Proposed Ordinance Would Exempt Some Small Businesses
The Chicago City Council is considering a plan to prohibit plastic bags at city businesses. The proposed ban is part of a nationwide trend, which began when San Francisco barred plastic bags back in 2007. Since then, numerous other municipalities have followed suit, including Los Angeles.
Originally, the Council considered a broad ban on plastic bags. However, opposition from city and state business interests threatened to kill the proposal, resulting in a compromise that excludes some small businesses, but by no means all. The ban would be enacted in two phases. The first would require that by August 15, all chain stores and franchise stores of more than 10,000 square feet, would have to end the use of plastic bags. A year later, smaller chain stores and franchise stores would be required to comply. However, independent stores and restaurants would be exempted. All impacted retailers would be required to offer alternative bags, such as reusable shopping bags or paper bags, to their customers, though they would be allowed to charge a fee.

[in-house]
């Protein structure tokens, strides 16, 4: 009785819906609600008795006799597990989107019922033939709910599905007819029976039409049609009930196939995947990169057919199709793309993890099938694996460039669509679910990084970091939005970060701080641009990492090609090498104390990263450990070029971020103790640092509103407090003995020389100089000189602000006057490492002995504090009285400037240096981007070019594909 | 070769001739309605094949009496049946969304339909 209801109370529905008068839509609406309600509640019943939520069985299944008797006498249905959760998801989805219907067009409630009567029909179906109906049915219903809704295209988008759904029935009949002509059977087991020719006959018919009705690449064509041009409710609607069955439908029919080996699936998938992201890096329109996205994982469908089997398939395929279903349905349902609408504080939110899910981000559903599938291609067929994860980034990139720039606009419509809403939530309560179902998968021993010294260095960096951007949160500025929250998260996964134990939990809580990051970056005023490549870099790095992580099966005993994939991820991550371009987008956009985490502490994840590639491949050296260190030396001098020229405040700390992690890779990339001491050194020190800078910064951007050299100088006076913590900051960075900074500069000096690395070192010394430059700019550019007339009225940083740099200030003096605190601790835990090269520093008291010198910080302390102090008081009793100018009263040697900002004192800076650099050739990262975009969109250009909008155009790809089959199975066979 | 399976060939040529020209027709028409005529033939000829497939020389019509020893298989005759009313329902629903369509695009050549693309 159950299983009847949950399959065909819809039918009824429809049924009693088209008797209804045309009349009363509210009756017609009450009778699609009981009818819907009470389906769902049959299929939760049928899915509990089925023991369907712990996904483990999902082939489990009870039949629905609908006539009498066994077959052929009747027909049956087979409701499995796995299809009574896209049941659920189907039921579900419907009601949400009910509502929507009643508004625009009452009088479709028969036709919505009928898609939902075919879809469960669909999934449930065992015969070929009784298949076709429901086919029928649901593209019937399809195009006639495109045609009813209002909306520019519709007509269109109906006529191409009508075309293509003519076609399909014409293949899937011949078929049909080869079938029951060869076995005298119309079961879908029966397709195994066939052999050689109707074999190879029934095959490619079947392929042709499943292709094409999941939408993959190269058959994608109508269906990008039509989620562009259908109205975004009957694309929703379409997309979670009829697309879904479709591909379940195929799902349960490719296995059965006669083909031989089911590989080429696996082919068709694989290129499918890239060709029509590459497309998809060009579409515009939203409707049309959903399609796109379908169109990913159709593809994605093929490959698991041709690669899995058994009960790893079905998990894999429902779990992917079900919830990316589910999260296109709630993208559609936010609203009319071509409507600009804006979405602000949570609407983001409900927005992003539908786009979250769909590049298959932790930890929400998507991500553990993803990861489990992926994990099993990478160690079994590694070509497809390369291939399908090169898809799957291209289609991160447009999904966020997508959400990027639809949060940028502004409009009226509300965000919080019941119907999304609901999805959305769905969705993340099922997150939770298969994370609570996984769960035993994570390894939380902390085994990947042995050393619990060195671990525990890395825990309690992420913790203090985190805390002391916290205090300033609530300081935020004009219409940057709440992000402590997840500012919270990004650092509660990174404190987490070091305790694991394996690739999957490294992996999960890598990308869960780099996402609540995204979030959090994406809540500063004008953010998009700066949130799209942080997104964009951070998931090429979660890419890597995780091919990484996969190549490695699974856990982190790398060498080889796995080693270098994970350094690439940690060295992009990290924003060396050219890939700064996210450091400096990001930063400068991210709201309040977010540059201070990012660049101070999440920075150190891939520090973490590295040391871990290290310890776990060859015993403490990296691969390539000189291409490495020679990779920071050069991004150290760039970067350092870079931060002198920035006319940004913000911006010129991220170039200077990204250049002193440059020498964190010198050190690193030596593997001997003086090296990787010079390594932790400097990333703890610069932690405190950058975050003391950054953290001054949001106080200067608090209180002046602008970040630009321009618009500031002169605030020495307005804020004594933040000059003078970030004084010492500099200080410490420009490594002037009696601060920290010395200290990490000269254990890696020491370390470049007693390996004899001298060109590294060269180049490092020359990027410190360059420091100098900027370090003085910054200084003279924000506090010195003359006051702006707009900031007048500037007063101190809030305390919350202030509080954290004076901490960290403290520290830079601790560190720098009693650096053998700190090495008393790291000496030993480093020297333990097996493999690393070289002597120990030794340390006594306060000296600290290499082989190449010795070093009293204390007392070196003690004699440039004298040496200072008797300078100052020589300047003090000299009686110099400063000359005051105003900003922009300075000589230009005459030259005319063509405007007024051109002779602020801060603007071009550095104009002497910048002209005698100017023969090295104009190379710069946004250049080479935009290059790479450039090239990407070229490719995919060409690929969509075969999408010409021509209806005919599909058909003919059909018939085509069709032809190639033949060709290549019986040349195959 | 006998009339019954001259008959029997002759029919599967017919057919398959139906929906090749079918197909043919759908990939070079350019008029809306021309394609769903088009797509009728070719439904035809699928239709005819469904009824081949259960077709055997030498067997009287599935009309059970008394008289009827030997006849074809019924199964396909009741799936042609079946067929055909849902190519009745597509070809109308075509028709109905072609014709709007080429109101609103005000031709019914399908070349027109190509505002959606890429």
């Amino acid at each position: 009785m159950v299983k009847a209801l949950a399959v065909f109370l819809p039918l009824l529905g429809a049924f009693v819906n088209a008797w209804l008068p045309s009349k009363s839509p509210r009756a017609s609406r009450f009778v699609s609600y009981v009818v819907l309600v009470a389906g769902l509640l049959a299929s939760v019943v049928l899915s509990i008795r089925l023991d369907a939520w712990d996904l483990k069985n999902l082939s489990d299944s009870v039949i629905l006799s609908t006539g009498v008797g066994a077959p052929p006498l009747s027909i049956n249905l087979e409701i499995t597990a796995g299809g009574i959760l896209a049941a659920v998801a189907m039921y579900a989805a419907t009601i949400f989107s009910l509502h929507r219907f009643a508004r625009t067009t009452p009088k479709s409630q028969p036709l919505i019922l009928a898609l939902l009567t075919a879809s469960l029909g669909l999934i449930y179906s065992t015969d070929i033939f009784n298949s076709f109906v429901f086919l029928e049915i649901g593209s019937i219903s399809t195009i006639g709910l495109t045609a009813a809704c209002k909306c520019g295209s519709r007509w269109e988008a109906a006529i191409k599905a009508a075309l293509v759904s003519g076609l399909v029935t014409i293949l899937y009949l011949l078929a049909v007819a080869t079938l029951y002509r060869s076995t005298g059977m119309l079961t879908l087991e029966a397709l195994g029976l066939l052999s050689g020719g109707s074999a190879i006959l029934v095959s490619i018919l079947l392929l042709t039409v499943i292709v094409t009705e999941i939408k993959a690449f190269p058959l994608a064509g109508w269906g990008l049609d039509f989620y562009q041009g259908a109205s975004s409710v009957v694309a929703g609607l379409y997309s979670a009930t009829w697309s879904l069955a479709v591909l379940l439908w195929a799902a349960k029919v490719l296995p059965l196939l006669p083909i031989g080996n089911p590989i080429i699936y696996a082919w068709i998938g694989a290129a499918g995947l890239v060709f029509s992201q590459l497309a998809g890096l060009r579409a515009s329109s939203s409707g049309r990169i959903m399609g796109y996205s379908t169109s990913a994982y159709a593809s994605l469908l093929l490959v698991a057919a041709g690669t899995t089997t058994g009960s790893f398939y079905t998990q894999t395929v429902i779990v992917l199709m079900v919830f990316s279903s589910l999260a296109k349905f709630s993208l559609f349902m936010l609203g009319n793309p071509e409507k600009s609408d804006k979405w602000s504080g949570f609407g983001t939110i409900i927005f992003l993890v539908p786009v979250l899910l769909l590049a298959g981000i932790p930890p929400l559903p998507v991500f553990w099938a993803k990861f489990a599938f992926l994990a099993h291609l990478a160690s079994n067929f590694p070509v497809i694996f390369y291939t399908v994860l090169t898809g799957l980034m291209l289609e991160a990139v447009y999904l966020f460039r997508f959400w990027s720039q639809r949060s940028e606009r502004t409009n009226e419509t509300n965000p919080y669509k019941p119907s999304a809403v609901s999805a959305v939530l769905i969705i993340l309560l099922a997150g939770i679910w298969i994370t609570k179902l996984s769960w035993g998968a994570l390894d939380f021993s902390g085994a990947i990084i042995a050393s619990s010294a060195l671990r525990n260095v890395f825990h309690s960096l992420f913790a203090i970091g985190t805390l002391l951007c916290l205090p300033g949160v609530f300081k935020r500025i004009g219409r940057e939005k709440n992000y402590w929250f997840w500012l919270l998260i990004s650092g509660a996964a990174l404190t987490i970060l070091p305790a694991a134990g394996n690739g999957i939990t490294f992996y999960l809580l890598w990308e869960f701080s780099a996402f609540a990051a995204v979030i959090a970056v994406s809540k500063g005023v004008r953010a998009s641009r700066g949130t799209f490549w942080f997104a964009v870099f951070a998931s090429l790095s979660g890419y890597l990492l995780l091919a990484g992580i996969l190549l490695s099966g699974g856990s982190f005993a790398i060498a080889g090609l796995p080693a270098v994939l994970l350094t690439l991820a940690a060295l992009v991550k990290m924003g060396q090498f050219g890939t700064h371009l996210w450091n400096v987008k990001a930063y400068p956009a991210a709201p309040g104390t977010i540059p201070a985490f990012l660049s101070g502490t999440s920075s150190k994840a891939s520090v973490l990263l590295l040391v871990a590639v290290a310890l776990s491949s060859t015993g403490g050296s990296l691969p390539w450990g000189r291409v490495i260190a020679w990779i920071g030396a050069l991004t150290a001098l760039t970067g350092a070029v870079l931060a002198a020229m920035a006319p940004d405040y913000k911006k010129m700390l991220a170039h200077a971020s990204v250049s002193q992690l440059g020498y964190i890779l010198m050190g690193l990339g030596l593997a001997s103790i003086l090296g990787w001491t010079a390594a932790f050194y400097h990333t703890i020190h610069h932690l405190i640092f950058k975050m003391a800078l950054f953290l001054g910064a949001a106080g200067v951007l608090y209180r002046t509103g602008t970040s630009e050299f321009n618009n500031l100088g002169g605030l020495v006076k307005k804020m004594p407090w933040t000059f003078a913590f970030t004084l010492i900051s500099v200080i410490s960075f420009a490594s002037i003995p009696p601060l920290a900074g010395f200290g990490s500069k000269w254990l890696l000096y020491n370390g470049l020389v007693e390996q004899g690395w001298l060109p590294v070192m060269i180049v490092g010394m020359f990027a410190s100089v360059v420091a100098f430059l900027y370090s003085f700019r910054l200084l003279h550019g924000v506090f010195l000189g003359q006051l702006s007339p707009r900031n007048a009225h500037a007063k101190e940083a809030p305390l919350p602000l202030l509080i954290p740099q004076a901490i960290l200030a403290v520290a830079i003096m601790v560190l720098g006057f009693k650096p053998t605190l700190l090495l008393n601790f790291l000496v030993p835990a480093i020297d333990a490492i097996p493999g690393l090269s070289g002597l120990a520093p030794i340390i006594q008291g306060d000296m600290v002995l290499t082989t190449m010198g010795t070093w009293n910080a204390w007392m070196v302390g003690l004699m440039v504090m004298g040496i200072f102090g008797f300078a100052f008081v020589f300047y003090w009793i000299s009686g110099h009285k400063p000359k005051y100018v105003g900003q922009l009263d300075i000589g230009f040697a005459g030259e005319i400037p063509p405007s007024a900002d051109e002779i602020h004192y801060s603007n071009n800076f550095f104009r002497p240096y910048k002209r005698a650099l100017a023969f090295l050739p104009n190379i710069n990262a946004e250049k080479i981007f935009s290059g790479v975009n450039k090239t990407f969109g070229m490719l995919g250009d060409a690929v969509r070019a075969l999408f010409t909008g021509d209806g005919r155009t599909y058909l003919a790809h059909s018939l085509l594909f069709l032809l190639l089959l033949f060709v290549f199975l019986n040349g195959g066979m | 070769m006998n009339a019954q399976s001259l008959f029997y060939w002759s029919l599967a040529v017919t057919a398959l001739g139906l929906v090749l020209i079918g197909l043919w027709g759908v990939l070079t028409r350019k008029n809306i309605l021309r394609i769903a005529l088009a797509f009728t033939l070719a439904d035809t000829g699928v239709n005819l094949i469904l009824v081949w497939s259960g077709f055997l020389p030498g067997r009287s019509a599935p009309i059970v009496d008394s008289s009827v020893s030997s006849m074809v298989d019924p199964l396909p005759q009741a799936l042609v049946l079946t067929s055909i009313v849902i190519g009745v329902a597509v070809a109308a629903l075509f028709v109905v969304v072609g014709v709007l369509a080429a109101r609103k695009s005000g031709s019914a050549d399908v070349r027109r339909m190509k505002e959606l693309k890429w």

What’s Next:The media sees the compromise measure as likely to pass, and it has the support of Mayor Rahm Emanuel, though a timeline has not been set.
What This Means For Small Businesses In Chicago:While the initial proposal would have had a bigger impact on small business, the compromise plan would still have a significant impact. That’s because many of the franchise operations, such as convenience stores, are independently owned. Small business supporters have expressed concern that the new regulation would have an impact on wards that border suburbs, which don’t have similar bag requirements, sending customers there or prompting businesses to uproot.
Further Reading:The Chicago Tribune and the Chicago Sun-Times both report on the issue. Do you own a business in Chicago? Become an NFIB member today and join 350,000 other entrepreneurs who are saving time and money through their membership.
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